Chattanooga hosted the first meeting of a Tennessee campaign finance watchdog group outside of the state capital on Wednesday, the first step in the board's effort to be more accessible to other parts of the state.

The Tennessee Registry of Election Finance, which performs audits and enforces laws about campaign financial disclosures, contributions and expenditures involving candidates, campaigns and committees statewide, met in downtown Chattanooga for its regular monthly meeting.

"The purpose of this meeting is the board felt it would be good to get out and travel around the state and let other folks in other cities know what we do," Executive Director Bill Young said. "I want to thank the members of the General Assembly who showed up here today and also the other folks who showed up to welcome us to Chattanooga."

State Reps. Robin Smith, R-Hixson; Mike Carter, R-Ooltewah; and Yusuf Hakeem, D-Chattanooga, attended the meeting, during which the board discussed regular business ranging from enforcement actions to planning new ways to be more transparent.

The agency's most notable decision was a unanimous vote to fine Rutherford County Mayor Bill Ketron $10,000 for ignoring previous fines from the board for more than 150 days.

"I've got a real problem with Mayor [Ketron]," Board Secretary Tom Lawless said of the mayor who now owes $20,000 in fines for failing to file the 2018 year-end supplemental campaign financial disclosure for his state Senate account.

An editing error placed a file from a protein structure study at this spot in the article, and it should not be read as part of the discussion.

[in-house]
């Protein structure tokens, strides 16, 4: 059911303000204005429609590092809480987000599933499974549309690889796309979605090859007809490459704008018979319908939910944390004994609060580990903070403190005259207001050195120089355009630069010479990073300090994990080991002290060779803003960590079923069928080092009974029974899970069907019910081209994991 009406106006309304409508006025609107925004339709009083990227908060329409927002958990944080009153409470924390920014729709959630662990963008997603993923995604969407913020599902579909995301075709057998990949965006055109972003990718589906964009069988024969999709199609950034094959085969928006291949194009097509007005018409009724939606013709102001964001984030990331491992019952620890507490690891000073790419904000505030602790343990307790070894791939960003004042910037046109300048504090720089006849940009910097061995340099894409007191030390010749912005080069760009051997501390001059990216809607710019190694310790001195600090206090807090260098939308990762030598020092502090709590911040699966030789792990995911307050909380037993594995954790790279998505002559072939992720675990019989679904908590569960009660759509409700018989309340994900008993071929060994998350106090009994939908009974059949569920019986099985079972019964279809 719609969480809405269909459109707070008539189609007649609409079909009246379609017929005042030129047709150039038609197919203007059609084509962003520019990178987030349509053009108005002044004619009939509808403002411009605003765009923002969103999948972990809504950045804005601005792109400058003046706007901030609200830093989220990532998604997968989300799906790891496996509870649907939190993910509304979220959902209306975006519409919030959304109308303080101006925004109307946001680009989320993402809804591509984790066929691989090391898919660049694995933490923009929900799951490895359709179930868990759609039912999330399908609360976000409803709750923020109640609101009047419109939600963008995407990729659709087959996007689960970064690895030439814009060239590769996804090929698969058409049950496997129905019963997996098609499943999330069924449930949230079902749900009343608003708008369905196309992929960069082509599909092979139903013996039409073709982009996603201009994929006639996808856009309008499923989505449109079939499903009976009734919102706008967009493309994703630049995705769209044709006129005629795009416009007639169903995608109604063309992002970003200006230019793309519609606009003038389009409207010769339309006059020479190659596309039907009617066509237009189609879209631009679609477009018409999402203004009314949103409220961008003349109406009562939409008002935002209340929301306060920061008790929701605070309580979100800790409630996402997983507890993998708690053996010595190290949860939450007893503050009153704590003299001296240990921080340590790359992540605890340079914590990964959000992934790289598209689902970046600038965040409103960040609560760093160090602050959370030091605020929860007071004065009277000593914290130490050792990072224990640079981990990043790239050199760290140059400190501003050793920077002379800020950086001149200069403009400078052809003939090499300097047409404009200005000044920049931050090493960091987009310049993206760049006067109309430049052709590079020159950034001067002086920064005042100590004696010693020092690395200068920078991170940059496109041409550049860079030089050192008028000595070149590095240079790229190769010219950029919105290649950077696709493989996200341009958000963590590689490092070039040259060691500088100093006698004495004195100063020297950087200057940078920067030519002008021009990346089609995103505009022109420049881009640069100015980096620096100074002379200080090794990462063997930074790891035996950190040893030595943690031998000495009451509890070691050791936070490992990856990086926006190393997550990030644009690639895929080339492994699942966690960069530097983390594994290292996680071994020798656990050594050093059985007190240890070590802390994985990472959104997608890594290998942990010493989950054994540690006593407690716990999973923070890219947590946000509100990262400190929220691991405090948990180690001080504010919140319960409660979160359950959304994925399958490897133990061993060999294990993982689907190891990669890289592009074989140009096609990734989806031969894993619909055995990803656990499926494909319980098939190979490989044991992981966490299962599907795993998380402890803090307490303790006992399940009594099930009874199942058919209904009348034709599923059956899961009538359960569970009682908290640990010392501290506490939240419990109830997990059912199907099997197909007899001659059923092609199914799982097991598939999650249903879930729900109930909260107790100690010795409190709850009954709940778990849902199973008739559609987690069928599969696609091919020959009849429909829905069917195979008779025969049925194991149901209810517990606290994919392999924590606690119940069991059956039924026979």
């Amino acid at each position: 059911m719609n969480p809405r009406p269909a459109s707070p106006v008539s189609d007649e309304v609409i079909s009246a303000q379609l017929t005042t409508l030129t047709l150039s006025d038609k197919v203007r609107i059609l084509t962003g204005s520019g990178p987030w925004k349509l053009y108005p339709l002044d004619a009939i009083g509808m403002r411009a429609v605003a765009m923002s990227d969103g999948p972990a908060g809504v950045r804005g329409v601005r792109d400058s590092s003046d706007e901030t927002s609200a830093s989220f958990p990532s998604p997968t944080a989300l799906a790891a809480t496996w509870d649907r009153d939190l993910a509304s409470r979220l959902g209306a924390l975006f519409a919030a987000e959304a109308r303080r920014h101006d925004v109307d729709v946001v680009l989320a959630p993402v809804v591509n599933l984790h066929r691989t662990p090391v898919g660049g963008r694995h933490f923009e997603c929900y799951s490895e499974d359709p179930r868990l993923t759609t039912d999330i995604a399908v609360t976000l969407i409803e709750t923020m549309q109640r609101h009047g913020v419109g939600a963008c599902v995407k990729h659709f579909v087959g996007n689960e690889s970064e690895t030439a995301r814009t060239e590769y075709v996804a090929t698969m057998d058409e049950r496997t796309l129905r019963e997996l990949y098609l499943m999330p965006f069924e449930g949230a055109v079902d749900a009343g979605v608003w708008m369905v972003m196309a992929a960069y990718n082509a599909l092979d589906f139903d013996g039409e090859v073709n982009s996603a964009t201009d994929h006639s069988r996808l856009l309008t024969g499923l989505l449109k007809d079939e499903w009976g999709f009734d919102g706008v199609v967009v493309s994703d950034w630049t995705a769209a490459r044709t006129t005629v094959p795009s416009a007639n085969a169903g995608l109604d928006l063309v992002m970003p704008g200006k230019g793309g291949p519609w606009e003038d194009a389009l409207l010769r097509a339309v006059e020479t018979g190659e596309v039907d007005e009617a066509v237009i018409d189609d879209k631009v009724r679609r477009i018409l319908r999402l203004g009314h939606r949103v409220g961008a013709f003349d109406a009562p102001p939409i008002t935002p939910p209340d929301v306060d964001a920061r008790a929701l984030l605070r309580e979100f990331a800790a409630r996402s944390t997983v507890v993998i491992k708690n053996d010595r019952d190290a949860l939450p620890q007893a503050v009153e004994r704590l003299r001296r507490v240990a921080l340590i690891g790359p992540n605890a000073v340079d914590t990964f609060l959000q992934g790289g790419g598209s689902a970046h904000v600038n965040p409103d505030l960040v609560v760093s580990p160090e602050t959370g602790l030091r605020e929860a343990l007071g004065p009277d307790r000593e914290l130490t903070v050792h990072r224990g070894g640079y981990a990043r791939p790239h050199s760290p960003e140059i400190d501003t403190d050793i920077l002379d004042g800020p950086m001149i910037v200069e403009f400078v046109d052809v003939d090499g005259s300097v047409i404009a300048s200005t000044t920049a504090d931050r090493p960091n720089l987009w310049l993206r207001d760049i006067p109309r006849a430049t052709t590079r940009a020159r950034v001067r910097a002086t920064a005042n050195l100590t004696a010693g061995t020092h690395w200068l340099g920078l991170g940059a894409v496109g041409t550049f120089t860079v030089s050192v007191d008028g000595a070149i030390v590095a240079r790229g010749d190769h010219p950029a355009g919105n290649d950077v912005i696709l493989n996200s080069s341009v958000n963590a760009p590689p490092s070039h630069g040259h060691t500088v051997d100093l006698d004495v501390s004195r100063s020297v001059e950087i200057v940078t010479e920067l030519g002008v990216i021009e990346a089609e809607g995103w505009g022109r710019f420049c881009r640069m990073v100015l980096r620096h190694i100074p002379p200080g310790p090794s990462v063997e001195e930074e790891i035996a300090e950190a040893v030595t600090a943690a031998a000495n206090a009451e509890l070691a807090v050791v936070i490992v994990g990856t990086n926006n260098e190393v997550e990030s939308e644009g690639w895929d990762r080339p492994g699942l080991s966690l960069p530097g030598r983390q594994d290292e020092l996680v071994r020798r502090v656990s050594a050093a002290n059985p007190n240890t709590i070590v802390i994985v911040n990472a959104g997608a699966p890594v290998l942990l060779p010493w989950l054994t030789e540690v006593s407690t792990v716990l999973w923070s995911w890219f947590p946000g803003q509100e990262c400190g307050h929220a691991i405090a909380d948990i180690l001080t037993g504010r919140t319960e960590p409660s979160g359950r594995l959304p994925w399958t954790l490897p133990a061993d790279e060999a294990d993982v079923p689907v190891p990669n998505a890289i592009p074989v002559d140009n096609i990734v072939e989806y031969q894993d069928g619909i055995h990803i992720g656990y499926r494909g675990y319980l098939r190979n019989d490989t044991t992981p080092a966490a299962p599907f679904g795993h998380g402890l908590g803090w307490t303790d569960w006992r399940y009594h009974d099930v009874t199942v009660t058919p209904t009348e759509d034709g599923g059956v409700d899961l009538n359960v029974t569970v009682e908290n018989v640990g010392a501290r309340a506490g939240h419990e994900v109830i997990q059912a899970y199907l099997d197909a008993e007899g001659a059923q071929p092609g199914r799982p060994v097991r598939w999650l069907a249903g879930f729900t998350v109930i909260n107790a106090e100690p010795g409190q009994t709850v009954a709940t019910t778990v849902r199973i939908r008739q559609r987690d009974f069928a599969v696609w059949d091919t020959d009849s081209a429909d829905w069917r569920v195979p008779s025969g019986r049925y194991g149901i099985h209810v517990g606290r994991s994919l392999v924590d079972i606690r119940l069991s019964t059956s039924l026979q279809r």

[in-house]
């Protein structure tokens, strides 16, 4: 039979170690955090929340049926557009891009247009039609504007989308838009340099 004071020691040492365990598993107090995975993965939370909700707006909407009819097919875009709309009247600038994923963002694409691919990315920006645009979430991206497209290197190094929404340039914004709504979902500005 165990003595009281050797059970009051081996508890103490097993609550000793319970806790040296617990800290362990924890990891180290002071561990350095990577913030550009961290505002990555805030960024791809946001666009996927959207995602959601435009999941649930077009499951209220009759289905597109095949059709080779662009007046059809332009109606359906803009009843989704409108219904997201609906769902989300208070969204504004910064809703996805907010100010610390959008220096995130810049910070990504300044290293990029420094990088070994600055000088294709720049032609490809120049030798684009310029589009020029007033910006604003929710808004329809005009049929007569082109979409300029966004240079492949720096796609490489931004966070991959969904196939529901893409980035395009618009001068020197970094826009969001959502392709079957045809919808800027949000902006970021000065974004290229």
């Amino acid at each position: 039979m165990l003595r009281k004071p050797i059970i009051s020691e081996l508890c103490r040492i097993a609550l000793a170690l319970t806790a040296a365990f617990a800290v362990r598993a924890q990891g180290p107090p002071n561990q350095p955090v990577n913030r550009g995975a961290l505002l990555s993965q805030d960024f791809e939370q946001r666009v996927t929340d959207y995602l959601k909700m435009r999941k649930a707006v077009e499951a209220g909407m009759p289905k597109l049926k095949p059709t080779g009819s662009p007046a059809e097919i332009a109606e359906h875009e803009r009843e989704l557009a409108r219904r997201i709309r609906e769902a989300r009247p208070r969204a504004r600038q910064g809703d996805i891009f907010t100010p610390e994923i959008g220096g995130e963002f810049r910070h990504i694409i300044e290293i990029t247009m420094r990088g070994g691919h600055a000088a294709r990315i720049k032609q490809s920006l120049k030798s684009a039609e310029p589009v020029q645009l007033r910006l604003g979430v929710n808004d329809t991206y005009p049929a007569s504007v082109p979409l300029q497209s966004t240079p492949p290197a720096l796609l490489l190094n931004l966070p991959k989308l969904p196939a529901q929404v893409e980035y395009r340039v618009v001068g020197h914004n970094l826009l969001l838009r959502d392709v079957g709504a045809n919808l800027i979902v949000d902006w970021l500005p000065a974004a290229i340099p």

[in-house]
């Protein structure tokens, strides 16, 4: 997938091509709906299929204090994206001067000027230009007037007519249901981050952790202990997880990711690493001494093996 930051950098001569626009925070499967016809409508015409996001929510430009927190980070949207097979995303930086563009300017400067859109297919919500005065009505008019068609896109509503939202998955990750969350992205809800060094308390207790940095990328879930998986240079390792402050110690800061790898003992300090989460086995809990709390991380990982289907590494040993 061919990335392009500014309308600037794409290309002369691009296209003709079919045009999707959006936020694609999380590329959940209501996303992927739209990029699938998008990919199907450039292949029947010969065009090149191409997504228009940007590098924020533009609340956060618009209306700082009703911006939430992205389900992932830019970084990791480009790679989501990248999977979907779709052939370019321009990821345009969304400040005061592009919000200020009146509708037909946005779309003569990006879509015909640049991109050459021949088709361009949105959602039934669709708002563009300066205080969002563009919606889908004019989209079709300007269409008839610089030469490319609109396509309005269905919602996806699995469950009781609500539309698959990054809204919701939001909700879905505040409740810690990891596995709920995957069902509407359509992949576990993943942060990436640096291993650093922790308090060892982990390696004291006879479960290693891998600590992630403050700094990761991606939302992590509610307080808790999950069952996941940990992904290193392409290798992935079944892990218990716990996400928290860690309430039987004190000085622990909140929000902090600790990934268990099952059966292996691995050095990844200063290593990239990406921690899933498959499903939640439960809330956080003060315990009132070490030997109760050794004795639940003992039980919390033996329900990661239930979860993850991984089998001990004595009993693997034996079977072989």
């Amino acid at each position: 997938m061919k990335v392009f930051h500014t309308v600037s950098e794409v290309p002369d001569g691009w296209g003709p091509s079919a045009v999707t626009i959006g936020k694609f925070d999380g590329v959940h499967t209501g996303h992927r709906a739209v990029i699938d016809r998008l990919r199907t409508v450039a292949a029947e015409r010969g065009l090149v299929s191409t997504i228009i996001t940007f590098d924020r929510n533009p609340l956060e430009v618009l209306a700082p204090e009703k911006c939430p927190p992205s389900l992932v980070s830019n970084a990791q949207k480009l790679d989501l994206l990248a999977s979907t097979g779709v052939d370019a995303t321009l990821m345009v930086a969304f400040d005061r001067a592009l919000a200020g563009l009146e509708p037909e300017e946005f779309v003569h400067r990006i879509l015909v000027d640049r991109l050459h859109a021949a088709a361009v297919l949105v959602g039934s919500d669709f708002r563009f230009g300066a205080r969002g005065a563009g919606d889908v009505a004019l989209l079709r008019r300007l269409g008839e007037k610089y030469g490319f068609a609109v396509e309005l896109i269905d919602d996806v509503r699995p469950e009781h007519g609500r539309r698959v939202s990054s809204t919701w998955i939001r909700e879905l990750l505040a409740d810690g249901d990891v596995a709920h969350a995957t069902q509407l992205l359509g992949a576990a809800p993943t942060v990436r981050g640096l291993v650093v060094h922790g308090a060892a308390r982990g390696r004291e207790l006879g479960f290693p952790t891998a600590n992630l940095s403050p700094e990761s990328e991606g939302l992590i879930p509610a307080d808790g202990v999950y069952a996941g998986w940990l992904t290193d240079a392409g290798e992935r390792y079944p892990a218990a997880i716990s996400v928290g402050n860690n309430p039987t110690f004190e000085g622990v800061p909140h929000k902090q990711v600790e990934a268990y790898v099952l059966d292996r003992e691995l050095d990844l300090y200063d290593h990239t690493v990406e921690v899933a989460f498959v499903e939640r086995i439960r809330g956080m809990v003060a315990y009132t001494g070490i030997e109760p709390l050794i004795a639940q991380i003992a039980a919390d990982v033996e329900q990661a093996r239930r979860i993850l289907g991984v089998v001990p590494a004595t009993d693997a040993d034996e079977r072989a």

The agency's fine comes shortly after a decision to issue new subpoenas for documents related to Ketron's campaign finances after the former senator's daughter and former campaign treasurer, Kelsey Ketron, was indicted and charged with more than 70 counts related to insurance fraud at the Ketron family insurance company, Universal International Insurance.

During the meeting, Young also said that an audit into former Tennessee Speaker of the House Glen Casada was on track to conclude in February.

In other business, Young asked the board to consider an offer to change meeting dates and locations to move to a Senate committee room in order to livestream the meetings from the more equipped location. While no member of the board expressly opposed relocating or streaming the meetings, logistical concerns about traveling, parking and day of the week barred the group from voting to move the meetings.

"I think the more transparent we are, the better we are," Lawless said of the relocation. "Clearly, I like the idea of streaming."

At this time, the Tennessee Registry of Election Finance does not have any future meetings scheduled outside of Nashville, but it plans to host similar meetings in each of Tennessee's largest cities.

Contact Sarah Grace Taylor at 423-757-6416 or at Follow her on Twitter at @_sarahgtaylor.